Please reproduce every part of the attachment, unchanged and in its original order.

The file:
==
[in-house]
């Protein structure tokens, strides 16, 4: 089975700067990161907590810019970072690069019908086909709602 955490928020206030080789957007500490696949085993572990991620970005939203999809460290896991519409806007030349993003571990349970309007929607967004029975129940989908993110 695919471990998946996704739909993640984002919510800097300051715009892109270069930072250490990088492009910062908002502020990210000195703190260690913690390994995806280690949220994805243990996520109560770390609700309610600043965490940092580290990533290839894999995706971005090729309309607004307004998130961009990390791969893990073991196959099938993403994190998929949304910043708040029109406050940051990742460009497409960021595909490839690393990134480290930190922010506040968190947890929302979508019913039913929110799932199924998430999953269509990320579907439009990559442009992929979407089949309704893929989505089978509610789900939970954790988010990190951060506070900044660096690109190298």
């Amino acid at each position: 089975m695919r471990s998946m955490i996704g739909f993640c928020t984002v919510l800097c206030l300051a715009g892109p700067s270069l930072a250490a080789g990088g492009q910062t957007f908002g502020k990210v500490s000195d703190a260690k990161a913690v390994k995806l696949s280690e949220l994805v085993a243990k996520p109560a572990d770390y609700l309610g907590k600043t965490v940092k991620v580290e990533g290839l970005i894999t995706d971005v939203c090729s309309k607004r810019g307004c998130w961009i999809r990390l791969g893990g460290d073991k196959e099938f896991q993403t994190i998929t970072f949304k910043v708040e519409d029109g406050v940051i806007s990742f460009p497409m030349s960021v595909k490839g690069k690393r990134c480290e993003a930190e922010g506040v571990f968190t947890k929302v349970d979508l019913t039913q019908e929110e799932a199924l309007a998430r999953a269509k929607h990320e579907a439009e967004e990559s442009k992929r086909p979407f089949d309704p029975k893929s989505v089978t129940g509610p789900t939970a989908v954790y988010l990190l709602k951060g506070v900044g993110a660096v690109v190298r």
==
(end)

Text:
[in-house]
């Protein structure tokens, strides 16, 4: 089975700067990161907590810019970072690069019908086909709602 955490928020206030080789957007500490696949085993572990991620970005939203999809460290896991519409806007030349993003571990349970309007929607967004029975129940989908993110 695919471990998946996704739909993640984002919510800097300051715009892109270069930072250490990088492009910062908002502020990210000195703190260690913690390994995806280690949220994805243990996520109560770390609700309610600043965490940092580290990533290839894999995706971005090729309309607004307004998130961009990390791969893990073991196959099938993403994190998929949304910043708040029109406050940051990742460009497409960021595909490839690393990134480290930190922010506040968190947890929302979508019913039913929110799932199924998430999953269509990320579907439009990559442009992929979407089949309704893929989505089978509610789900939970954790988010990190951060506070900044660096690109190298």
């Amino acid at each position: 089975m695919r471990s998946m955490i996704g739909f993640c928020t984002v919510l800097c206030l300051a715009g892109p700067s270069l930072a250490a080789g990088g492009q910062t957007f908002g502020k990210v500490s000195d703190a260690k990161a913690v390994k995806l696949s280690e949220l994805v085993a243990k996520p109560a572990d770390y609700l309610g907590k600043t965490v940092k991620v580290e990533g290839l970005i894999t995706d971005v939203c090729s309309k607004r810019g307004c998130w961009i999809r990390l791969g893990g460290d073991k196959e099938f896991q993403t994190i998929t970072f949304k910043v708040e519409d029109g406050v940051i806007s990742f460009p497409m030349s960021v595909k490839g690069k690393r990134c480290e993003a930190e922010g506040v571990f968190t947890k929302v349970d979508l019913t039913q019908e929110e799932a199924l309007a998430r999953a269509k929607h990320e579907a439009e967004e990559s442009k992929r086909p979407f089949d309704p029975k893929s989505v089978t129940g509610p789900t939970a989908v954790y988010l990190l709602k951060g506070v900044g993110a660096v690109v190298r």